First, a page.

Mindfulness: The Courageous Path
Mindfulness and Presence Positive Effects on the Brain
According to the American Psychological Association's Practice Review, one study found that people who practice mindfulness meditation activated the brain region associated with more adaptive responses to stressful or negative situations (Cahn & Polich, 2006; Davidson et al., 2003). Activation of this same region corresponded with faster recovery to baseline cognition after being negatively provoked by some stressful event (Davidson, 2000; Davidson, Jackson, & Kalin, 2000).
So Why Be Present?
Staying present, living in the “Now” is not for the faint of heart! Those that choose this path, choose a brave path. You may go to bed one night feeling fantastic, just to wake up the next morning feeling like you’ve been covered with a blanket of sadness. Learning how to deal with these emotions is key to living a healthy physical and mental life. Most people choose to run from these feelings, they run towards a cup of coffee, their email, food, alcohol or whatever their vice may be to try to escape feeling those feelings. This cycle may present itself over and over again, until the person learns to deal with those emotions head on by walking the bravest path. The path into themselves.
Many of us see ourselves as small children, helpless, not able to speak out about how they are feeling, because either their teacher may have doled out severe consequences or their parents simply did not have the time to deal with bad behavior and hence, their emotions. This leaves us alone with our various feelings that become quite terrifying if left to fester unchecked. To make matters worse, many of us were told as children to stop crying, or go to your room if you're going to cry. This has sent a subtle message to avoid our feelings, and that it’s not okay to cry or to feel.
Gaining Control Over Your Emotions
So how do we deal with these various emotions that seem to emerge out of nowhere? With gentle kindness towards ourselves first. We must collectively realize that every human on this planet feels the same way from time to time. We need to stop berating ourselves for having these feelings in the first place and for not being happy all of the time.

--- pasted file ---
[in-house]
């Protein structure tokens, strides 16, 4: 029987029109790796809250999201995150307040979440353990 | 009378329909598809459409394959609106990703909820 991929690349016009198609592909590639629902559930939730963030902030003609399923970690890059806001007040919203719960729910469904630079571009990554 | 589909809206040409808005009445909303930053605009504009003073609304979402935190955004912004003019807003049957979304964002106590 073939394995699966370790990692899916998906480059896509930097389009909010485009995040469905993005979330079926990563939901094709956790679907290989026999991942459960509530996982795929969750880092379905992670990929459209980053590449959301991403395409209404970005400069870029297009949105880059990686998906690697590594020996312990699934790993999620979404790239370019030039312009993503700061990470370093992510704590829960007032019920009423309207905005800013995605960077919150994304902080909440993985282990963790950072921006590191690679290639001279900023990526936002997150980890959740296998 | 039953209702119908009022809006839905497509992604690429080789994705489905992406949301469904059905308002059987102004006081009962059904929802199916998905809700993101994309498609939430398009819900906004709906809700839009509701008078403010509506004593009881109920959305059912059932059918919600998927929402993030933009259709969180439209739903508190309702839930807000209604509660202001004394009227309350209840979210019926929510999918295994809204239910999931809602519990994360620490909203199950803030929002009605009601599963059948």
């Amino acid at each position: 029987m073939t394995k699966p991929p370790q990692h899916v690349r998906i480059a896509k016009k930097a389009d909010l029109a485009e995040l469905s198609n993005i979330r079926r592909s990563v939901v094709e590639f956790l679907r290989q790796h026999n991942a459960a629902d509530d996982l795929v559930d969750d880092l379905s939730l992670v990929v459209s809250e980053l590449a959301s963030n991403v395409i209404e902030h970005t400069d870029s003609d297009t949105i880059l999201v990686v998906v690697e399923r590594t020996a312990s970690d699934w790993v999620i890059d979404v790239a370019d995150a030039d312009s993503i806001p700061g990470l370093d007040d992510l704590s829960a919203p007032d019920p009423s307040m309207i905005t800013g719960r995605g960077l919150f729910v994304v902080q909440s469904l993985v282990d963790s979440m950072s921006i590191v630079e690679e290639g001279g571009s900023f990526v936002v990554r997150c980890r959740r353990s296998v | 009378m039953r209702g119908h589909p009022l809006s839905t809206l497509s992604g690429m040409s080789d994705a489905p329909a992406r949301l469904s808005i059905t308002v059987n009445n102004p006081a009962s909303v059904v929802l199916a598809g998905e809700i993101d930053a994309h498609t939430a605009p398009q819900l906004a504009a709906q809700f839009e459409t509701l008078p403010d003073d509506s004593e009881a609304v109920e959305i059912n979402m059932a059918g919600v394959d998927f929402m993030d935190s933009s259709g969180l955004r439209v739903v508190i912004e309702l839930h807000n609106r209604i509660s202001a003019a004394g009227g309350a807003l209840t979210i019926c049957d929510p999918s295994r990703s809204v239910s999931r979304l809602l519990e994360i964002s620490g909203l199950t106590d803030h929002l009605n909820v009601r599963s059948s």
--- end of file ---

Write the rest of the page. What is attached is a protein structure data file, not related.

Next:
Practicing loving kindness towards ourselves can be challenging, as the old voice from our childhood can appear at any moment to tell us otherwise, which may temporarily take us off our path. However, if when we have these thoughts, we can look at them from a place of loving kindness and gentleness, we can learn to abide with these thoughts and see them for what they are, just thoughts. In this way, we learn to actually “feel” the emotion that is welling up inside of us, by simply observing it. If you can catch it before it has a way of turning into a bubbling, festering mess, this is best.
One powerful way to gain this awareness is to practice meditation. Meditation can train the observer to watch their thoughts and become, well, “the observer.” A neutral loving being that simply watches these various thoughts come and go. But's it's not that easy, and does take time. However, the more you practice meditation, something wonderful happens. You begin to notice the observer, the watcher of your thoughts, and it is a very peaceful place to be, if only for a few seconds or minutes at a time. With practice, the length of time in this sacred space grows, and will also grow to small moments in this magnificent space during the day when you least expect it. In the most mundane of tasks, such as washing the dishes, filing, walking, etc.
Practice the art of feeling your emotions versus fleeing from them. The more you practice, the easier it gets. It’s not a fun to place to be at first. You may feel your stomach tightening, you may feel real fear, you may feel anxious and worried, but truth be told, it is the warrior’s path, the courageous path, the path to freedom. Freedom from fleeing. Learning to stay is the greatest gift you can give yourself.